My life journey as a cancer survivor can pivot periodically, and sometimes I’m left dizzy, usually figuratively but lately quite literally. The last 2 months I have had vertigo and will be getting a brain scan on Friday to make sure it is truly a vertigo disorder instead of something more serious.
Vertigo and BPPV
So far, all signs point to what is called BPPV.
“Benign paroxysmal positional vertigo (BPPV) is an inner ear problem that causes short periods of dizziness when your head is moved in certain positions. … This dizzy sensation called vertigo usually only lasts a few seconds up to a minute, but often makes you feel like the room is spinning around you.” -Shannon L. G. Hoffman PT, DPT
In BPPV, calcium crystals become loose and go into one of the semi-circular canals. When you move your head a certain way, the crystals move inside the canal, irritate the nerve endings, and you become dizzy.” -Shannon L. G. Hoffman PT, DPT
BPPV is treated with simple neck maneuvers usually performed a physician or physical therapist designed to move the crystals from the canal back into the area where they came from. The most common maneuver designed to fix the problem is called the Epley maneuver, which involves moving the head through a series of 4 positions, staying in each position for about 30-60 seconds. Another maneuver is called the Semont maneuver, which involves rapidly moving the body from lying on one side to lying on the other.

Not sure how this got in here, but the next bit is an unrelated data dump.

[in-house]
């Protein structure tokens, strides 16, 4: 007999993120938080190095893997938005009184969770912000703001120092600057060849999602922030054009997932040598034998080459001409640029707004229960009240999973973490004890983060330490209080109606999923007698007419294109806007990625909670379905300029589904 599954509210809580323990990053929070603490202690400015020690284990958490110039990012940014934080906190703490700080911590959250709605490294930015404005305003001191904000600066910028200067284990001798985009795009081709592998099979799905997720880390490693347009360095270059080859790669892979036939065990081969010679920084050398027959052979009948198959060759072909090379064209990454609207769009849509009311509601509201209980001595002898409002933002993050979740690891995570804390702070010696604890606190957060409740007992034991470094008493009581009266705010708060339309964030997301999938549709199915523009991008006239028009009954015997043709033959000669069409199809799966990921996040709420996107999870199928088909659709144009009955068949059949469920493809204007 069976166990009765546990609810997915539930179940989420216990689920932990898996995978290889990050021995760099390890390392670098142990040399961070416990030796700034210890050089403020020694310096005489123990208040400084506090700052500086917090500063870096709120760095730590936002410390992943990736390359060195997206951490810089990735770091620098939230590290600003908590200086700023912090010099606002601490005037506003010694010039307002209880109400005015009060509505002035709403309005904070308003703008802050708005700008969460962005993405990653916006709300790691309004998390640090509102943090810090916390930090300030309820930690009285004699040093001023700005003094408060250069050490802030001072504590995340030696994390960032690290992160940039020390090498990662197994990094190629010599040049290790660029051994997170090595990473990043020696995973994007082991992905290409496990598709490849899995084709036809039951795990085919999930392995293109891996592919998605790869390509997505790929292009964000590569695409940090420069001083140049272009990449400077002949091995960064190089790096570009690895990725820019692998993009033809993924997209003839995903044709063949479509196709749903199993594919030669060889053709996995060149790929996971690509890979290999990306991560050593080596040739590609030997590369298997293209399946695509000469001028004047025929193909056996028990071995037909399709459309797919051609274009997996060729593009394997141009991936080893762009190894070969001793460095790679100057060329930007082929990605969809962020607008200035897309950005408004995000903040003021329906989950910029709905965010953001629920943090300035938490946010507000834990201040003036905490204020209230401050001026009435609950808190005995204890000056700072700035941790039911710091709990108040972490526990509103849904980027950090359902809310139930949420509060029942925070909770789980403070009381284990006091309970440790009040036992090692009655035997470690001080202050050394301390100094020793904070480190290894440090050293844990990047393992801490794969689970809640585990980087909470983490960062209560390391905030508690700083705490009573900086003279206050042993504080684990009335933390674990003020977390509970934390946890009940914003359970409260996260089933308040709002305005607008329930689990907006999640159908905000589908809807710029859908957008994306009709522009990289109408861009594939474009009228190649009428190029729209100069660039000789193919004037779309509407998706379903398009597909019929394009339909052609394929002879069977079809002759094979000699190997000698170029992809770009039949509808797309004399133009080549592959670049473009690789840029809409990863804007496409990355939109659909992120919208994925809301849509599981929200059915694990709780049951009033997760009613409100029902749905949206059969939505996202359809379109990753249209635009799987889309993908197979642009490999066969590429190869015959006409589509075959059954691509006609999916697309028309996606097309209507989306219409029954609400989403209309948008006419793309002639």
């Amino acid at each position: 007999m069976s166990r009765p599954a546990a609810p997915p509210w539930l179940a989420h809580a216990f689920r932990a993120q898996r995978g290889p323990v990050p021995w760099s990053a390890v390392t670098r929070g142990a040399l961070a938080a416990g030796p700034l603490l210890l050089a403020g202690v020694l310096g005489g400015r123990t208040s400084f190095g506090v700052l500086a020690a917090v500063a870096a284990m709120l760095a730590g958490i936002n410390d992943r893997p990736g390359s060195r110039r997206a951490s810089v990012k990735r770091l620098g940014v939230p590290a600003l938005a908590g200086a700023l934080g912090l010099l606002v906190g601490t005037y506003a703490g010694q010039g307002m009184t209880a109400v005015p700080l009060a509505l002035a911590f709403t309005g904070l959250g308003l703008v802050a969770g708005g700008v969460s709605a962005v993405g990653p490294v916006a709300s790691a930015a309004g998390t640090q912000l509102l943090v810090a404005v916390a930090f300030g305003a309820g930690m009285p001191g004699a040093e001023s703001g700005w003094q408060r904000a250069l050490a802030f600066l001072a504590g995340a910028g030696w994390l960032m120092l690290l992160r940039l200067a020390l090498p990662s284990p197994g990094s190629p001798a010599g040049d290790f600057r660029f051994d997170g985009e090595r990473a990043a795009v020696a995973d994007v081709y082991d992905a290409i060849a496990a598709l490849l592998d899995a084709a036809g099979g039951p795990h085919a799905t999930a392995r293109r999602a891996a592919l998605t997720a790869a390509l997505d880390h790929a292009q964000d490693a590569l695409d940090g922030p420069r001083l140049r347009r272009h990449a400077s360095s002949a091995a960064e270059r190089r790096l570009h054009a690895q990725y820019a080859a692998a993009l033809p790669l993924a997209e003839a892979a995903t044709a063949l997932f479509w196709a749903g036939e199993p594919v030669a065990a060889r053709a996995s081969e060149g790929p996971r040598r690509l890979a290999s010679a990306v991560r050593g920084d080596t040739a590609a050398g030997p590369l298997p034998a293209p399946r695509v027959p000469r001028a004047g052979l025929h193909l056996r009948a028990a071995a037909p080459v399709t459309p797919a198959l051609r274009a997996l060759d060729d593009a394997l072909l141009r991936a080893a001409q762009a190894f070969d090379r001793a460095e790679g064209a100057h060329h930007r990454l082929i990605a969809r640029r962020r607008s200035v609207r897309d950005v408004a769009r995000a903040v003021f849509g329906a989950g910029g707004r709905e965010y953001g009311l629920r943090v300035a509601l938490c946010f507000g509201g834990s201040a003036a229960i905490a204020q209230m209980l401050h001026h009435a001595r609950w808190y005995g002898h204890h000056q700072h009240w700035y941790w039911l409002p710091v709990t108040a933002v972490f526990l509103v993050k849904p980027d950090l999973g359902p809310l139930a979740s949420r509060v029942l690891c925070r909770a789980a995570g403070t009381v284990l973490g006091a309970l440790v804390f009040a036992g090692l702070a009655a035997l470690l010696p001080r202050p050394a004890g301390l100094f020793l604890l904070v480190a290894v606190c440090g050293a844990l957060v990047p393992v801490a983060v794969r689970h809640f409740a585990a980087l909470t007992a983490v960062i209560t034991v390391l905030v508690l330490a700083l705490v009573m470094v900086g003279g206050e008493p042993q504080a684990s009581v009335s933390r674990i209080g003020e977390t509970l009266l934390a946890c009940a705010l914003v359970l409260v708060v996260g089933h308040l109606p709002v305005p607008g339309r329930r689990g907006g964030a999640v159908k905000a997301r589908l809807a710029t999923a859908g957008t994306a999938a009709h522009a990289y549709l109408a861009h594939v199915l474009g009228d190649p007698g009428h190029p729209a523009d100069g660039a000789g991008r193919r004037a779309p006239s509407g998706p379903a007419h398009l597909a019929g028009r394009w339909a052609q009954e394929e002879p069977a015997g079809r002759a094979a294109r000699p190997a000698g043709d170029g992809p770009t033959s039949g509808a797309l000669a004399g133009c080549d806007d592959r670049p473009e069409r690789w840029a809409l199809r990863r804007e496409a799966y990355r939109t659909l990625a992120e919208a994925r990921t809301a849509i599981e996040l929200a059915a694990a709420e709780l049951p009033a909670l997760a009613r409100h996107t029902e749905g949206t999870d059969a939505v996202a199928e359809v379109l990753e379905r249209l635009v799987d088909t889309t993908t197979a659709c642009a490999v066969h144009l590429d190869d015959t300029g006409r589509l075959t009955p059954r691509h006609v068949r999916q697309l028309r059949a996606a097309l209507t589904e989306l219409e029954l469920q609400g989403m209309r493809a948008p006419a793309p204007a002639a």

BPPV can return once you have had an episode, and often the treatment is ongoing.
My Story with Vertigo
I have had vertigo since early January, and it is now late February. I noticed dizziness when I would get up out of bed in the middle of the night to use the restroom. My gait would be off and the room would shift almost in waves. I also noticed it when horizontal and I would turn from one side to the other while falling asleep. It is a strange sensation to be dizzy while laying down!